How Benjamin Franklin's Key and Kite Experiments Ushered in the Electrical Age (And How You Can Still Do Them Today)

Benjamin Franklin and the Discovery of Electricity

Benjamin Franklin is one of the most famous American inventors and statesmen. He had a deep curiosity about the natural world, especially electricity. In the mid-18th century, little was known about the nature of electricity and lightning. Some scientists had performed experiments showing that electricity could be collected in jars, but its relationship to lightning was not understood.

Franklin hypothesized that lightning was simply electricity occurring on a massive scale. To test this idea, he designed his famous kite and key experiment in 1752. I crafted a kite out of silk, with a metal spike on the top. The kite string was also metal but insulated, except at the bottom where it attached to a key. During a thunderstorm, I went out into a field and flew the kite, allowing it to collect charge from the storm clouds. When I brought my knuckle close to the key, I received a strong electrical spark, showing that the kite had conducted electricity from the lightning!

This groundbreaking experiment proved that lightning is indeed electrical. It paved the way for Benjamin Franklin's later inventions, including the lightning rod. It also helped spur a wave of electrical research and technologies that truly ushered in the "electrical age."

How Franklin's Kite Experiment Worked

To understand how Ben Franklin's experiment worked, we need to understand a few basics about electricity. When certain materials rub against each other, they can exchange electrical charge. This generates positive and negative charges, or static electricity. In a thunderstorm, the negative charges at the bottom of the cloud induce positive charges on the ground and on objects like Franklin's kite. His kite acted as a conductor between the ground and the storm cloud, allowing electricity to flow down the kite string.

The metal key attached to the kite string gave Franklin a way to safely access this electrical charge. By bringing his knuckle close to the key, a spark jumped the small gap between them. This showed that the kite was indeed electrified by the lightning storm. Without taking this important precaution, touching the string could have given Franklin a dangerous or deadly shock!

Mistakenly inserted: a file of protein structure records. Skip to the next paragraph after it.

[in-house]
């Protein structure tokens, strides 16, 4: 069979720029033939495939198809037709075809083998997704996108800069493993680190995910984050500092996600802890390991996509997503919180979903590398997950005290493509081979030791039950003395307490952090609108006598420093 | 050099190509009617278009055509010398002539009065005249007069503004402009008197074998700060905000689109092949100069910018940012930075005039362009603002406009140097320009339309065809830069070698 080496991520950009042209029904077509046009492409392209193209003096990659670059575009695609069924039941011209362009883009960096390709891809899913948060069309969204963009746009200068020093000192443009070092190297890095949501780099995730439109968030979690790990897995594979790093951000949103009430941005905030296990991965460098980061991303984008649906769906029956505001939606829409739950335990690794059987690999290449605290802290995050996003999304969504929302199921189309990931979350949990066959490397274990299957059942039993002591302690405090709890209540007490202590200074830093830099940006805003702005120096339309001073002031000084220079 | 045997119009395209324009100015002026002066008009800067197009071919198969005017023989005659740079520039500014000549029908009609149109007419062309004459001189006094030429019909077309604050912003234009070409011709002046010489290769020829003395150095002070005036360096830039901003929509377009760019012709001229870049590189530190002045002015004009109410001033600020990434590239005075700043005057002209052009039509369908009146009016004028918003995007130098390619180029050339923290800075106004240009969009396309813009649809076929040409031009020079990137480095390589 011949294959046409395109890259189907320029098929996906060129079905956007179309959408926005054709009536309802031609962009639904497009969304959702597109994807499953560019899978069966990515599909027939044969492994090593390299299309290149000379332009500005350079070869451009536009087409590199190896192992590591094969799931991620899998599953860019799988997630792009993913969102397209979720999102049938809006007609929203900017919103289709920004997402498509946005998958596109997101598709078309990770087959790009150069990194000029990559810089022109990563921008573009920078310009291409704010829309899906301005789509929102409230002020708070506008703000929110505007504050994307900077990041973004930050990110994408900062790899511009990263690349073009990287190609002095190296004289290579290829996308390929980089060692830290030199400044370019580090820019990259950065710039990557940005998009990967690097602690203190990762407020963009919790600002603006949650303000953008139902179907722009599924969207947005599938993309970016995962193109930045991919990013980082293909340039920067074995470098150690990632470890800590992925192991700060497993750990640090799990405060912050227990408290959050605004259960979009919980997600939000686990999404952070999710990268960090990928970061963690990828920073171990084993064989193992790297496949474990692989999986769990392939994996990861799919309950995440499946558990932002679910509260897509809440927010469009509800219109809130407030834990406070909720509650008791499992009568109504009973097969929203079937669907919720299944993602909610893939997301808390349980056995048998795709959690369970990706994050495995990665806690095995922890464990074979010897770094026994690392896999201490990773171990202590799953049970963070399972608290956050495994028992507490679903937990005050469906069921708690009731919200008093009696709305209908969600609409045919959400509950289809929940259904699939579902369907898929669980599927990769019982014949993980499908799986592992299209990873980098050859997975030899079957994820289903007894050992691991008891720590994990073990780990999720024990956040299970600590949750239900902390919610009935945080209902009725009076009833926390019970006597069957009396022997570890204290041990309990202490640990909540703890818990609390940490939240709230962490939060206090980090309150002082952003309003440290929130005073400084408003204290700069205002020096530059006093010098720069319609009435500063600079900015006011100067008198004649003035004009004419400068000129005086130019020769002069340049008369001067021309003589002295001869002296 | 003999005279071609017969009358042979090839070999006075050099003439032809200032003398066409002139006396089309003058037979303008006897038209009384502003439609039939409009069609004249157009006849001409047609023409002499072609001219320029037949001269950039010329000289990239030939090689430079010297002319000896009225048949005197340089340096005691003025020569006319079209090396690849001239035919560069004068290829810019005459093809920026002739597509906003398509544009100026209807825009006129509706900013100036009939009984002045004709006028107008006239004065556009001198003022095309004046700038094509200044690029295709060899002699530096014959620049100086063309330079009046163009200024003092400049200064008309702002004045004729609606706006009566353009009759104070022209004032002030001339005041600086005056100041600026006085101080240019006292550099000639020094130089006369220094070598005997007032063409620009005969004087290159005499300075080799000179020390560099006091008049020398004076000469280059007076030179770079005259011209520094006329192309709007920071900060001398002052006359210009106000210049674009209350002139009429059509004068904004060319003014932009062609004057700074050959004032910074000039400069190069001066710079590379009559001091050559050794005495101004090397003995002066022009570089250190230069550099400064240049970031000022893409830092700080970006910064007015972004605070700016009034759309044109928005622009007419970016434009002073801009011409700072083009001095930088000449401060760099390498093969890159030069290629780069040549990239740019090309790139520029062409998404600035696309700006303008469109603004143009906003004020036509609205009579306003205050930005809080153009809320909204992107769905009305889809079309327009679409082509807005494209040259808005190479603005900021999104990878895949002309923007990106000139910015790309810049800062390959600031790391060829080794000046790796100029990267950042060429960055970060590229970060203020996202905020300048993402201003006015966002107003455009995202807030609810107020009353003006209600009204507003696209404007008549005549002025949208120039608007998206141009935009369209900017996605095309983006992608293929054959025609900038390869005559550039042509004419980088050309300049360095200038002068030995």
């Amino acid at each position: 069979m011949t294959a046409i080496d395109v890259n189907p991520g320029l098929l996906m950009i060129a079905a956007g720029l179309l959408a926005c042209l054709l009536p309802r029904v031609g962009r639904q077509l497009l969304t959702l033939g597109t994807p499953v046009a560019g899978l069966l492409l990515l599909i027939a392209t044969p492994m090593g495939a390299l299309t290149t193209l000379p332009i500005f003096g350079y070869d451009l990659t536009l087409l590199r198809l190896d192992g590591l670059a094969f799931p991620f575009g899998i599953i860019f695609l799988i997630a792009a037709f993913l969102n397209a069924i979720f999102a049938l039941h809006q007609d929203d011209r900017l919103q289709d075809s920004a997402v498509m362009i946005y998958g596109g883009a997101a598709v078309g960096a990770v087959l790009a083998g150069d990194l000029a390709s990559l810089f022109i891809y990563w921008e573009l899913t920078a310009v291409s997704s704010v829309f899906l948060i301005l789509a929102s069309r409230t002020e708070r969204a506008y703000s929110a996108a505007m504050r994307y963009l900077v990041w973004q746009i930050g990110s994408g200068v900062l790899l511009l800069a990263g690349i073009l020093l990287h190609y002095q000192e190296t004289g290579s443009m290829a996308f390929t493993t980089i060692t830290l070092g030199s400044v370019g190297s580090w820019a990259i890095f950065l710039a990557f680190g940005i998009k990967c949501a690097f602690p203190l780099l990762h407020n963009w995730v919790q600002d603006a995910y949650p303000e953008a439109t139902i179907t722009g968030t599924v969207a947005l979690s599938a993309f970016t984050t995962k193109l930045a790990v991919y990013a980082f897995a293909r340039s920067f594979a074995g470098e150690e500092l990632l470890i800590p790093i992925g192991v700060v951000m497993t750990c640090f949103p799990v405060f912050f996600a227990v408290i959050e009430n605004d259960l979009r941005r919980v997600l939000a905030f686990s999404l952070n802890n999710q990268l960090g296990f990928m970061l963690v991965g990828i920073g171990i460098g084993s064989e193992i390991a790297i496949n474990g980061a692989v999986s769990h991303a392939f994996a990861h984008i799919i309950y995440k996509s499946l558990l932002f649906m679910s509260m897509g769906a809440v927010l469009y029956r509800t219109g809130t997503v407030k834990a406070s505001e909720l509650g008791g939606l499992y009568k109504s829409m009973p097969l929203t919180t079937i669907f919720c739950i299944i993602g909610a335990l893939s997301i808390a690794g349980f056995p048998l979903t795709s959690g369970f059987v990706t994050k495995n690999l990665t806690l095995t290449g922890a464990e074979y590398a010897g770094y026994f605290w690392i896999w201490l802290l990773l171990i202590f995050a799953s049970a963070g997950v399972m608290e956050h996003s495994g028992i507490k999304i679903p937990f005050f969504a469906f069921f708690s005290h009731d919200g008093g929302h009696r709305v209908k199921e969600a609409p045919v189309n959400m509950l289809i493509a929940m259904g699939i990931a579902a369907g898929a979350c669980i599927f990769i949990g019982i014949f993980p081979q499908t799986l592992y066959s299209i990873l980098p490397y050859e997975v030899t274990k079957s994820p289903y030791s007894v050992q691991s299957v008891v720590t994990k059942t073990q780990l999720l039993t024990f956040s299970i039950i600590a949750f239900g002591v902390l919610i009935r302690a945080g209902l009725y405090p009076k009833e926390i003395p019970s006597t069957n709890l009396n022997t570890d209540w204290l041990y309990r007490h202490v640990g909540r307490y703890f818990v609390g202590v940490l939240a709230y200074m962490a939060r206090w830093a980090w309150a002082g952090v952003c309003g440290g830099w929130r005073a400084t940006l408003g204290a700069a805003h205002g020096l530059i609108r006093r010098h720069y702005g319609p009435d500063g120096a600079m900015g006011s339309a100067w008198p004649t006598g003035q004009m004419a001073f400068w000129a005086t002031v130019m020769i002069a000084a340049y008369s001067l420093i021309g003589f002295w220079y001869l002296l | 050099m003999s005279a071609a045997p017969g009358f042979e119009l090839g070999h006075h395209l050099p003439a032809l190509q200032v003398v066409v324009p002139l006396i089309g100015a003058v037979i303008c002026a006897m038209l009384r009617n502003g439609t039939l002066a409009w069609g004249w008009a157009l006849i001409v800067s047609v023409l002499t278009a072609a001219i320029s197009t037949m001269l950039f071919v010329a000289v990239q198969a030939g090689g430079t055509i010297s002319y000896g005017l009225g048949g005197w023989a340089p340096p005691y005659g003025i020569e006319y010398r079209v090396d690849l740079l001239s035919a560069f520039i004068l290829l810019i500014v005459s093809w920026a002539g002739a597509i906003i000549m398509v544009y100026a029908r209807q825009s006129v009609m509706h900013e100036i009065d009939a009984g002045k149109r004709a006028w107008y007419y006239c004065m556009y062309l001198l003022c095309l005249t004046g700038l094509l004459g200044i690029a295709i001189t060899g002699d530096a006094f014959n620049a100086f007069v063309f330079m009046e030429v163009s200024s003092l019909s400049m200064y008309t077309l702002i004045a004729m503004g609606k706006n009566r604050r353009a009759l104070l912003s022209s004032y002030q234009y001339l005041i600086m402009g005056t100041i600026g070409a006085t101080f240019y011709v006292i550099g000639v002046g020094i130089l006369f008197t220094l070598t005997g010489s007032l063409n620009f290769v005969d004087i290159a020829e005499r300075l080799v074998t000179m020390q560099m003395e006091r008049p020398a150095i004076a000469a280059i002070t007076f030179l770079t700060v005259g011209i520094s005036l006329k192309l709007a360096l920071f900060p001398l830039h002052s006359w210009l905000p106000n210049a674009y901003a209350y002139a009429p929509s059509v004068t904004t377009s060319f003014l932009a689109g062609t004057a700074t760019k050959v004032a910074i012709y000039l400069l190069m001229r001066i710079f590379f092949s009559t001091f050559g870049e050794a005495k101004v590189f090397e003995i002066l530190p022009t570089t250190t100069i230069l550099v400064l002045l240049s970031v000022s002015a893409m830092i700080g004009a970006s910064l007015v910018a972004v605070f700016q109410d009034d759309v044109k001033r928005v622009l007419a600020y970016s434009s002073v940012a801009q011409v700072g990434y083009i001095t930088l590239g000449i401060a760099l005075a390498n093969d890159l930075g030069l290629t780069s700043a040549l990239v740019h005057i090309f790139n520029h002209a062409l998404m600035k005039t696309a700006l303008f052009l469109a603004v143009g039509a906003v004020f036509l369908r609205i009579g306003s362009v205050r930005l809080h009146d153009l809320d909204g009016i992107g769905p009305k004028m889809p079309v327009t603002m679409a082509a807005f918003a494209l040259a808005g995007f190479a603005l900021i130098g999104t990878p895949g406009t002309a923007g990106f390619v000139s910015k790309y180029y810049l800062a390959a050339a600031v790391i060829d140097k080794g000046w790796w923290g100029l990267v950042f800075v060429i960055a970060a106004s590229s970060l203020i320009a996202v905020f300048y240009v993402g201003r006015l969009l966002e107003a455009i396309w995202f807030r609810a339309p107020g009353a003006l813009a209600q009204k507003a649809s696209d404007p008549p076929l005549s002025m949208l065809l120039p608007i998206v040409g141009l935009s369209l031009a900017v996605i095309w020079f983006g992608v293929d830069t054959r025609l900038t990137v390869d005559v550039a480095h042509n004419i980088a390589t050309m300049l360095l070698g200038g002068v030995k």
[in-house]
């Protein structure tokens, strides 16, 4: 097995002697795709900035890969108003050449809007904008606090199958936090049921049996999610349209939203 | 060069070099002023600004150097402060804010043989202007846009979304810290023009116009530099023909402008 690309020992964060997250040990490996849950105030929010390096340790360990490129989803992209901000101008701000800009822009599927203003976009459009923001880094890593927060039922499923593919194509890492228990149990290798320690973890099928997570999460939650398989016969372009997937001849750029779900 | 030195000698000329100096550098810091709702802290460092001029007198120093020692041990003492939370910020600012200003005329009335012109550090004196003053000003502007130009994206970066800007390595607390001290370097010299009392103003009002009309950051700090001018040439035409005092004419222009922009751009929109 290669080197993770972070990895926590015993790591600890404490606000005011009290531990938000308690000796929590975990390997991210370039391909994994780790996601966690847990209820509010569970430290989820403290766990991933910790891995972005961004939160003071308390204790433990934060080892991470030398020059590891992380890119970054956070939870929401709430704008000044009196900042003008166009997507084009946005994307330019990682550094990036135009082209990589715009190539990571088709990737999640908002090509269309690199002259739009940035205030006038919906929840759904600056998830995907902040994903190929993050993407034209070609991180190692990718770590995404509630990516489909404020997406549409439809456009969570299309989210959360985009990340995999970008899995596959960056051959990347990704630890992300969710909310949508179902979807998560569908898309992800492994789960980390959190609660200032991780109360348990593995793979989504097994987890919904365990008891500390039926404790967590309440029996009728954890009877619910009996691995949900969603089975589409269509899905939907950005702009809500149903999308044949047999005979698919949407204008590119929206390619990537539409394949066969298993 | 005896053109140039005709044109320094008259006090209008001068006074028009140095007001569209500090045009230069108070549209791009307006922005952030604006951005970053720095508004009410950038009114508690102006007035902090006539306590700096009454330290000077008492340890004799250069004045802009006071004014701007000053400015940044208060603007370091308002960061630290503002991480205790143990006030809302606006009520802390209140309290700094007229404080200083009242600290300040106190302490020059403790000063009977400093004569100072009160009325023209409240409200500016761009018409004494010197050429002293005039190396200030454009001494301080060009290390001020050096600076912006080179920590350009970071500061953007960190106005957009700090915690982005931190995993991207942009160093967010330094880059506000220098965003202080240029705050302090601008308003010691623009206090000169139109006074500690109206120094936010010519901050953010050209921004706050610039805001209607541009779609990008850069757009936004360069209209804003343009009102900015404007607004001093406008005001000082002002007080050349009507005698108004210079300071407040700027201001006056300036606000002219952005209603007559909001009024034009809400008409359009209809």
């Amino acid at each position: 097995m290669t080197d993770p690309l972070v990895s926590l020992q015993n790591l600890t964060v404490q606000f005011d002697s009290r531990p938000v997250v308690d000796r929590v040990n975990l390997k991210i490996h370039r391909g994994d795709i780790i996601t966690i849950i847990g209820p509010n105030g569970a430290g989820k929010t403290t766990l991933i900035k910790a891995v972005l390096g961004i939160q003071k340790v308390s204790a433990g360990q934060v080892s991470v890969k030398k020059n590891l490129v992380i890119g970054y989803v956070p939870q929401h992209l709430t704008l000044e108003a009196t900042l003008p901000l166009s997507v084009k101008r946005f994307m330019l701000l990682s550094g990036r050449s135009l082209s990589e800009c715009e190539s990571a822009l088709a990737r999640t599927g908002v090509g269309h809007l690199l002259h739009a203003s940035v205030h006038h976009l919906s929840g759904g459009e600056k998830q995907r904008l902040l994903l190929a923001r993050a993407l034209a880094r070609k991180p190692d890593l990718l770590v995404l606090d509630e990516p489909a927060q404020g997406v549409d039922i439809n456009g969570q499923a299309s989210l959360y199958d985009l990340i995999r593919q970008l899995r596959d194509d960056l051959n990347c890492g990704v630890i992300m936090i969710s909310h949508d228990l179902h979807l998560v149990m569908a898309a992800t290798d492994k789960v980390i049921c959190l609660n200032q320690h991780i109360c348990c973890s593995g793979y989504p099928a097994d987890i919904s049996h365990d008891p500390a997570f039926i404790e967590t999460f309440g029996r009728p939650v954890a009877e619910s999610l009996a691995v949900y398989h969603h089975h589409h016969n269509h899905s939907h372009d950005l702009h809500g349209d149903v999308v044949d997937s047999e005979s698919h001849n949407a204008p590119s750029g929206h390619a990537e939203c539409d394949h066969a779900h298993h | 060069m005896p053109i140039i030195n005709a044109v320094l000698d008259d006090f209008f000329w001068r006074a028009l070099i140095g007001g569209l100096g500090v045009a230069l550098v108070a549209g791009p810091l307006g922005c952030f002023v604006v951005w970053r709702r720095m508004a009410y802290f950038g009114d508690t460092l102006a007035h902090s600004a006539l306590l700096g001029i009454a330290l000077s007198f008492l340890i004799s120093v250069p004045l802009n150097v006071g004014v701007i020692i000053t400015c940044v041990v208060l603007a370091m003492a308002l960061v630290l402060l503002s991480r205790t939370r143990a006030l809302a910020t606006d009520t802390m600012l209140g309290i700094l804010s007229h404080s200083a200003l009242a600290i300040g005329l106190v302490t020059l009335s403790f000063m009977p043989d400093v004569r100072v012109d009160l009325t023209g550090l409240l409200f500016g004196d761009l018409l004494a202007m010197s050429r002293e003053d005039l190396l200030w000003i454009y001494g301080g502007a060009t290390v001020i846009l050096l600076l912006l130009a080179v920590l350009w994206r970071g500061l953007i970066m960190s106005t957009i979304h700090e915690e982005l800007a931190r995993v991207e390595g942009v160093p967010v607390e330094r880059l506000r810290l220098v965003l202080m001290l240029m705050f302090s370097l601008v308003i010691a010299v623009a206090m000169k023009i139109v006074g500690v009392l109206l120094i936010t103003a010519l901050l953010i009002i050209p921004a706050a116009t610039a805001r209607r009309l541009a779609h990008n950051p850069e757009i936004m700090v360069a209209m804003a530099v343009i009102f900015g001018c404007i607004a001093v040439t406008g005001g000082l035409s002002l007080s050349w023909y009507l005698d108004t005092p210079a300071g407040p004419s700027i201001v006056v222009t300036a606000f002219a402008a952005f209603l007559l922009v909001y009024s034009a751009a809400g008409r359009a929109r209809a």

How You Can Replicate the Kite Experiment Today

Although lightning is now well understood, many people wish they could reproduce Franklin's iconic electrical experiment. This is typically not advisable due to the high risks involved. However, with proper safety precautions, it is possible to replicate the kite experiment on a small scale.

Here is one method:

This setup allows you to gather electric charge from the atmosphere, similar to Franklin's experiment. For classroom demos, an electroscope can detect the charge instead of using a piezoelectric crystal. Always emphasize electrical safety! While not as dramatic as Franklin's original, this replicates his ingenuity on a smaller scale.

Franklin's Legacy: Advancing Science and Invention

Benjamin Franklin pioneered electrical technologies like the lightning rod, battery, and bifocals based on his kite experiment findings. It revealed a deep connection between electricity and lightning, launching the field of electrical studies. Franklin's insight helped shift science from speculation into quantifiable experiments.

Today, we live in the advanced electrical age Franklin helped usher in. Next time you flip on a light switch or charge your phone, you have Ben Franklin and his simple kite experiment to thank! Replicating it yourself is an exciting way to follow in the inventor's footsteps.